The film then proceeds to detail Rita's new life, for which she is coached in a fictitious "legend", or backstory, that becomes her new "truth"; assumedly this is where the English translation "The Legend of Rita" comes from. Once the "legend" is constructed and memorised, Rita is given a job at a Volkseigener Betrieb clothing factory. There she appals her colleagues — unlike them, for example, Rita takes socialist "solidarity" cash collections for projects in third world countries very seriously (for which her co-workers admonish her; they believe the donations actually go to the East German government's coffers and that the solidarity collections are just a front). Her type of genuine leftist idealism is dismissed as naïve and troublesome in the Soviet-style state, and she is unpopular. But then when Rita's horrendously depressed co-worker Tatjana, a fellow outcast who displays the same desperation towards state socialism that Rita had harboured towards capitalism, develop a mutual friendship, it bonds them closely and even sees them experimenting with intimacy. Then a television announcement from West Germany stops Rita short at a birthday party one night — the West German authorities continue to broadcast her as a wanted fugitive, and a co-worker recognizes her from the broadcast the next day and threatens to tell who she is. In response, the Stasi promptly remove her from her workplace and "legend", allowing her only a brief, painful separation from Tatjana.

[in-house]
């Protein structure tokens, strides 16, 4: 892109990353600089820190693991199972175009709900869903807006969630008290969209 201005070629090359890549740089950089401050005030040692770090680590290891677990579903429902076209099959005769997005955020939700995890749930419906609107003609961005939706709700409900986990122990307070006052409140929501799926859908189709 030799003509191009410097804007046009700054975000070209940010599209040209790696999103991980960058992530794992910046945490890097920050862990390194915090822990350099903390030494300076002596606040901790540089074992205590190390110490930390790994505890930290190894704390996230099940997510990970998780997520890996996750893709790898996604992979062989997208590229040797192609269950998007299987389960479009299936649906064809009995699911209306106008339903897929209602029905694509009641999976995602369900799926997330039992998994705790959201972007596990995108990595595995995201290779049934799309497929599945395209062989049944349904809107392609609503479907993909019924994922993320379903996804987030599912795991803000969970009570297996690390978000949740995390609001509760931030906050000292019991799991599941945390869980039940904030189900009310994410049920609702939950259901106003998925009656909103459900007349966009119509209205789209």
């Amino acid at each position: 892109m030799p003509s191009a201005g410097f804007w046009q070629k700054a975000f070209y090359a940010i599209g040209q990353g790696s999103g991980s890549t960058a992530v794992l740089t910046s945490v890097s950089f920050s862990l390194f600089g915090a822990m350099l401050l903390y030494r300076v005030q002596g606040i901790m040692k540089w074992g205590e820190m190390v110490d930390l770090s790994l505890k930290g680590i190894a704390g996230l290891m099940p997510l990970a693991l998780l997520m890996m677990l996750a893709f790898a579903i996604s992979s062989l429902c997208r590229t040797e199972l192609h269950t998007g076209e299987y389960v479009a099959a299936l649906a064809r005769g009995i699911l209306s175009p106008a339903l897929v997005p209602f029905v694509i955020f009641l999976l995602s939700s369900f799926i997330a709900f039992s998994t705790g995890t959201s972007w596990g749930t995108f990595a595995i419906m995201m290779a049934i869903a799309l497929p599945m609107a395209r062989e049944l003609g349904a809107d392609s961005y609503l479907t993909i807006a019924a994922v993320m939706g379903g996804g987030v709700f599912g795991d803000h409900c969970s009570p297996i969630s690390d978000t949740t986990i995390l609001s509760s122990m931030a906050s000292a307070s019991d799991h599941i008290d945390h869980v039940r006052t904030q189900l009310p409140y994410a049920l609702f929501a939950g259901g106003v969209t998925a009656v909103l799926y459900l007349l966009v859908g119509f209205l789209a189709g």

Her next residence and workplace, "Legend Number 2", is a children's day care center. While on vacation by the Baltic Sea, she gets to know and falls in love with a student, Jochen. Despite her cautiousness, it becomes ever more difficult for her to maintain her façade and hide her past. Shortly before her decision to travel with him to the Soviet Union, she reveals her tale to him. Suddenly, out noticing a choir performing, Rita sees Friederike Adebach again amongst the choir's participants; she is suffering under the new identity she'd taken, and bears it only with resignation — the same resignation and sadness seen on the faces of most other GDR nationals in the film. In this way, Friederike is seen to have become "one of them". Rita and Friederike's reunion is sullen and they part unceremoniously.